Banking Practices That Can Hurt User Engagement

customer experience strategies to avoid decreased member engagement

Making your end users happy is a key strategic advantage in banking, as in any business. Trying to determine what they want, and how to give it to them, is a correspondingly high priority. That may sometimes overshadow the equally urgent necessity of identifying processes and practices that actively make your users unhappy and cause them to leave. 

The best customer experience strategies focus on both acquisition and retention, because there’s little benefit in attracting new business if you can’t keep it. Let’s recap a few of the most-common “pain points” that may be driving “churn” at your institution 

“The Face of Your Business” Isn’t Friendly

In its 2018 global customer experience survey, consulting firm PwC found that the two biggest reasons consumers stop dealing with a company, by a wide margin, were bad employee attitudes and unfriendly service. The stakes are high: The same survey showed that 59 percent of U.S. respondents will leave a company after multiple bad experiences, and 17 percent after just one. 

This doesn’t mean that employees themselves are necessarily to blame. If they’re falling short in their consumer service duties, it’s often a red flag that signifies underlying problems. If the problems occur at the branch level, the cause may be as simple as interpersonal issues. If you’re seeing problems across the board, though, it may point to issues of structure or company culture. 

Address this kind of problem in the short term by seeking out the underlying problems, which might be best done by soliciting anonymous feedback from branch staff. In the longer term, take care that your in-house culture — the “employee experience” — is in sync with your customer experience strategies. Deloitte calls that kind of congruence “the human experience,” and it’s extremely powerful. 

Policies Don’t Align With Users’ Needs

Another perennial issue is policies or practices that don’t mesh with users’ needs. People resent being forced to do things in a way that doesn’t make sense for them, and they won’t forget about it in a hurry. That’s why consumers think still of “banker’s hours,” even though most institutions extended their hours decades ago. No consumer wants to hear any variation on “That’s just not how we do it.” 

This can contribute to uuser service issues as well, because branch staff who disagree with a policy or procedure typically find it stressful to enforce them. On a more positive note, it means staff can — if they feel safe in doing so — tell you which policies or procedures cause your users the most grief. They’ll also have plenty of ideas about what changes could and should be made. 

Employee insight is a powerful resource, and drawing on it regularly can help your staffers feel empowered, valued and heard. It’s also a potent complement for your user surveys, focus groups and A/B testing.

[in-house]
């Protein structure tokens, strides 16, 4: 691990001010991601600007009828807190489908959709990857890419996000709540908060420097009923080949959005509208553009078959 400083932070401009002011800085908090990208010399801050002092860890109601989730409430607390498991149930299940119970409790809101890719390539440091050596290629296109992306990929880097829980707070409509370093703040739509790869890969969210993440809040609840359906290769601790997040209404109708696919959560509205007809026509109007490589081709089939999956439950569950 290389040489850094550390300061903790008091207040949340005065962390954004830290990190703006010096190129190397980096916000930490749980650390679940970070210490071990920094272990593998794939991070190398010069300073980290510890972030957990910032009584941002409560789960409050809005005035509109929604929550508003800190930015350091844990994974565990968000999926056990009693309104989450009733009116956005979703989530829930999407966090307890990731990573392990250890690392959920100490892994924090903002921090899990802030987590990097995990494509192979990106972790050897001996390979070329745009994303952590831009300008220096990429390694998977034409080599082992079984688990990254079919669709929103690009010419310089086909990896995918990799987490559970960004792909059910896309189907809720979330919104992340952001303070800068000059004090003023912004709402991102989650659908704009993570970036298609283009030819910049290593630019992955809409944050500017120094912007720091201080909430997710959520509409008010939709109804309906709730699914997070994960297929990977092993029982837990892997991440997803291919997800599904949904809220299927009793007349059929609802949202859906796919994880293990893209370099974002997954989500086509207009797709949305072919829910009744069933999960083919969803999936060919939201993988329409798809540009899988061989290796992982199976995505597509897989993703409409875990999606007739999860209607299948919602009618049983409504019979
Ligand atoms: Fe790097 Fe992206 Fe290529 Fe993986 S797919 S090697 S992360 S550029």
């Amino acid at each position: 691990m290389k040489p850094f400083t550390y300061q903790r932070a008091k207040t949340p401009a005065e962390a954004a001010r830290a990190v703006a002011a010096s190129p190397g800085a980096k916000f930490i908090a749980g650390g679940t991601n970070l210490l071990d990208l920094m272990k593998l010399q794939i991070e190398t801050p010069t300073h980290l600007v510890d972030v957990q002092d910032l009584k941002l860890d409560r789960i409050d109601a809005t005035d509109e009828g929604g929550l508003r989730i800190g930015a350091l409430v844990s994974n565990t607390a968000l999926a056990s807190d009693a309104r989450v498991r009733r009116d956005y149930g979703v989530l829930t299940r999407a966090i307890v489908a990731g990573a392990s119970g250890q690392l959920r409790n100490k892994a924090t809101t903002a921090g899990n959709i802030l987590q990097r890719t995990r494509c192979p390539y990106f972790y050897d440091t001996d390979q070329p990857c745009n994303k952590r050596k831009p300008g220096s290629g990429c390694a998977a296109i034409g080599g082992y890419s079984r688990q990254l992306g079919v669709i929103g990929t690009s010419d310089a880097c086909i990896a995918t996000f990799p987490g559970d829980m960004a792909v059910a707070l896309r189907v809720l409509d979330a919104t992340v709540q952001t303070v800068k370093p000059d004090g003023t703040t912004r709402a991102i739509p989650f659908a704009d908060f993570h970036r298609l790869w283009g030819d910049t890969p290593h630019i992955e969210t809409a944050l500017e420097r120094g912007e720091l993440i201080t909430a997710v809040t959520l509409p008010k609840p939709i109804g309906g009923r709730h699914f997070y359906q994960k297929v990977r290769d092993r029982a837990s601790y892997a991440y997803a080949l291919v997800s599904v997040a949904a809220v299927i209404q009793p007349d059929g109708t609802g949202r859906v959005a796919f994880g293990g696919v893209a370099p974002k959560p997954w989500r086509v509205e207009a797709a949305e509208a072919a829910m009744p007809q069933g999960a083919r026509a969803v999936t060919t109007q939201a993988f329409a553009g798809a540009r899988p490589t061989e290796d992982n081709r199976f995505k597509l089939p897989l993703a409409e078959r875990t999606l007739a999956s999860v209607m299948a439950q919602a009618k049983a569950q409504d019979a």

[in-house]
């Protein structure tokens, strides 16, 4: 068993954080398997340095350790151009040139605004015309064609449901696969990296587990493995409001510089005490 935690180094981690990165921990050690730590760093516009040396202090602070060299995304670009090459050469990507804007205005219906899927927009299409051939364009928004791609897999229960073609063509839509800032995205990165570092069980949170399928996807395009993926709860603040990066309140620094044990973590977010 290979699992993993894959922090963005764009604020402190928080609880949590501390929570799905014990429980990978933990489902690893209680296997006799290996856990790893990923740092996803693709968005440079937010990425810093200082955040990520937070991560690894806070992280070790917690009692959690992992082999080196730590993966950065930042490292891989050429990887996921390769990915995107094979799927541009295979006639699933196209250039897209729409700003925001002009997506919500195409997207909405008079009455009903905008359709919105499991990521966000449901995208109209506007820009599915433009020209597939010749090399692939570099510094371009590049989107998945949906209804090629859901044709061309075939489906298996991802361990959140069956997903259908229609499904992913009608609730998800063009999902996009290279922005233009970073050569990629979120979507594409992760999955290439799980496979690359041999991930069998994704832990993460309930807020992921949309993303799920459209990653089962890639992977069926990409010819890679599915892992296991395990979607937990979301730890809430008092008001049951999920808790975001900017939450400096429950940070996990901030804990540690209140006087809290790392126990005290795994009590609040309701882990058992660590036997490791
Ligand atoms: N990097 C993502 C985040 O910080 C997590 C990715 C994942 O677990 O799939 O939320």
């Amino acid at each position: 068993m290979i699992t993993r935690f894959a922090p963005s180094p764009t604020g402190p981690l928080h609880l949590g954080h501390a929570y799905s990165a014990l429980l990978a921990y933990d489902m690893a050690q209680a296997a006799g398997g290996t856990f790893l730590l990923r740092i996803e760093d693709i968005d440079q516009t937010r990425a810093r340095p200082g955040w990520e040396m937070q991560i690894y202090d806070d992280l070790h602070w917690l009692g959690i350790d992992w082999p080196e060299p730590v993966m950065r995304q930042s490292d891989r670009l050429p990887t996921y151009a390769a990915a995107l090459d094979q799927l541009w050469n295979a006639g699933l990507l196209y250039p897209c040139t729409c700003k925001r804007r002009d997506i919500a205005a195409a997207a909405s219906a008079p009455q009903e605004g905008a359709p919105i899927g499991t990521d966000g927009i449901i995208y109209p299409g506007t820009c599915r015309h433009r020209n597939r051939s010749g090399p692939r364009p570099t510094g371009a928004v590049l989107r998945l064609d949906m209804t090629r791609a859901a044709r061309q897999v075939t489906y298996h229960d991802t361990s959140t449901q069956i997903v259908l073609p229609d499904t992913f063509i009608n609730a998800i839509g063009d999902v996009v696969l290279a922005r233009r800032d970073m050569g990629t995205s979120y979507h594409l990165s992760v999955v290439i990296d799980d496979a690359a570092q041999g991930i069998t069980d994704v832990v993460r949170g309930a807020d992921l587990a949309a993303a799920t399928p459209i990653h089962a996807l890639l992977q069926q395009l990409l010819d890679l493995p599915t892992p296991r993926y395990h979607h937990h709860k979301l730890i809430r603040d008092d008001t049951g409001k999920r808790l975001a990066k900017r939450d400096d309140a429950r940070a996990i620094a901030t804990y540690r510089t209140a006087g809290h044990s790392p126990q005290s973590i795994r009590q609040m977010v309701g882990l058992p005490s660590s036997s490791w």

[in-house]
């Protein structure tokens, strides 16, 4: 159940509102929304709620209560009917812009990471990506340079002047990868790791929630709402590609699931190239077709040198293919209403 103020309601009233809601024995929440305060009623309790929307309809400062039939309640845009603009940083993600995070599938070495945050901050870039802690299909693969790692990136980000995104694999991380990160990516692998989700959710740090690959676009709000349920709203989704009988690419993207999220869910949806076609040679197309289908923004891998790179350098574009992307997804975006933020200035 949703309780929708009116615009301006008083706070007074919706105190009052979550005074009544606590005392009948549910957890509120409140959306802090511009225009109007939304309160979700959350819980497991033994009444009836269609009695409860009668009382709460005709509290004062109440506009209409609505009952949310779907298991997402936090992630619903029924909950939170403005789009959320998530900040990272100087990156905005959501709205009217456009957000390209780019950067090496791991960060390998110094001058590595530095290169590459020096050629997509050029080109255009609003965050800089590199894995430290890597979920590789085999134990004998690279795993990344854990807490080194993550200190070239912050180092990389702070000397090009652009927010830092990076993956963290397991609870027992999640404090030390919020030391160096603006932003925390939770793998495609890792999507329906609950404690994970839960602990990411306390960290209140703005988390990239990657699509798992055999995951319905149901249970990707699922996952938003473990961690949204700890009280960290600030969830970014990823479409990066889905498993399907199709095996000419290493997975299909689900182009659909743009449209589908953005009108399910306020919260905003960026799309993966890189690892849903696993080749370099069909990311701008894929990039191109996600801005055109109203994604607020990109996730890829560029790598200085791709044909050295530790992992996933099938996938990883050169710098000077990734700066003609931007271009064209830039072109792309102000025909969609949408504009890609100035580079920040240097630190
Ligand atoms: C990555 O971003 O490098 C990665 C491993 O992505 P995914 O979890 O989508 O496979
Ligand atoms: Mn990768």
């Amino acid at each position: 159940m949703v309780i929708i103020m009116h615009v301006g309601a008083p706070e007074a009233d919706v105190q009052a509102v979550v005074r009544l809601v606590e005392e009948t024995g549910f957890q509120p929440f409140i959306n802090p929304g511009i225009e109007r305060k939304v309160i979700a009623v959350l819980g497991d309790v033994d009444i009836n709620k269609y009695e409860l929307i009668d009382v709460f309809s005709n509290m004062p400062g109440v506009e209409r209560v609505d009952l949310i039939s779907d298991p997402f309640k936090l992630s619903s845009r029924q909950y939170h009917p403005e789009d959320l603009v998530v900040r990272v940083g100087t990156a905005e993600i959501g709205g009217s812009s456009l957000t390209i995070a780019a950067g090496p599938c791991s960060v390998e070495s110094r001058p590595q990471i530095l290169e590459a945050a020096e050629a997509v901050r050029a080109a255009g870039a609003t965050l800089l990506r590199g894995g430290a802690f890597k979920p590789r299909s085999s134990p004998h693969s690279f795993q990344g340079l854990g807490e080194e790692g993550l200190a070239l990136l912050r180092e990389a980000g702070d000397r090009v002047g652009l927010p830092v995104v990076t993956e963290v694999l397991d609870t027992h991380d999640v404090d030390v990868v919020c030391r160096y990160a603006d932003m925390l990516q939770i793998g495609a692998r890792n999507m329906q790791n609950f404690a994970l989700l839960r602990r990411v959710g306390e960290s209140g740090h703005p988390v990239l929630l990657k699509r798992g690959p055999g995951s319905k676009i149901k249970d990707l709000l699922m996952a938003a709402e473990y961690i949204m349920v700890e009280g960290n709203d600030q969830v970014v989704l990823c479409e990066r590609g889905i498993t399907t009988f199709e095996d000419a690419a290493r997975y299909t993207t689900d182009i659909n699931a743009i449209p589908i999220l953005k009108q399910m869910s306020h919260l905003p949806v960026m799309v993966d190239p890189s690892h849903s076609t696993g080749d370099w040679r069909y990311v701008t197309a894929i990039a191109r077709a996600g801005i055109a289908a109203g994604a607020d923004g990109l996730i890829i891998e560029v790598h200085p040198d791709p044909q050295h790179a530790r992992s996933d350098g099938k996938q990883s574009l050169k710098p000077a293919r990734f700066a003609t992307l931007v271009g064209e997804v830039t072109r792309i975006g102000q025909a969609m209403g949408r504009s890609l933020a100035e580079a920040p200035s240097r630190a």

No One Likes Fees, Especially When Unexpected

Fees provide a significant revenue stream for most institutions, although “virtual” banks and other fintechs offer no-fee services in some niches. That’s not a deal-breaker for most users. Clearly, there’s a cost to providing most services, and studies also show that consumers in general are okay with paying a premium as long as they receive superior service in return. 

Fees can be burdensome in some cases, and disproportionately affect those who can least afford to pay them. People with low incomes or precarious cash flow are more likely to incur NSF charges, for example. It’s especially galling if the NSF was triggered by your institution taking another fee. Any change in your fee structure has to be communicated very clearly to your users, or you are likely to create unnecessary hardship or — at least — hard feelings. 

Consider using analytics to identify and flag those potential conflicts. Your existing user data should show when your users’ income typically arrives, you know when their pre-authorized payments come out and you control the timing of their service fees. With the right digital platform, you can send reminders or alerts to help consumers avoid incurring unnecessary fees — or even unilaterally defer taking a fee when the account is empty — as appropriate. You’ll lose some revenue, but it’s actually a win-win: You’re not only creating goodwill and building trust with consumers (a long-term positive); you’re going a long way toward neutralizing the advantage of no-fee fintechs. 

You Lack Multi-Channel Integration

Modern financial institutions offer their consumers the opportunity to interact through multiple channels: traditional in-branch banking, internet and mobile banking, telephone banking, and potentially even “house calls” by lending or investment specialists. 

Giving users the freedom to choose which channel they prefer is a definite positive, but only to a point. If you force them to leave a channel to complete their task, that goodwill evaporates and becomes a negative. Sending users from your app or website to the branch, or making them wait to receive something in the mail, isn’t good enough any more. Sooner or later, users or potential users will find a more-obliging financial services provider.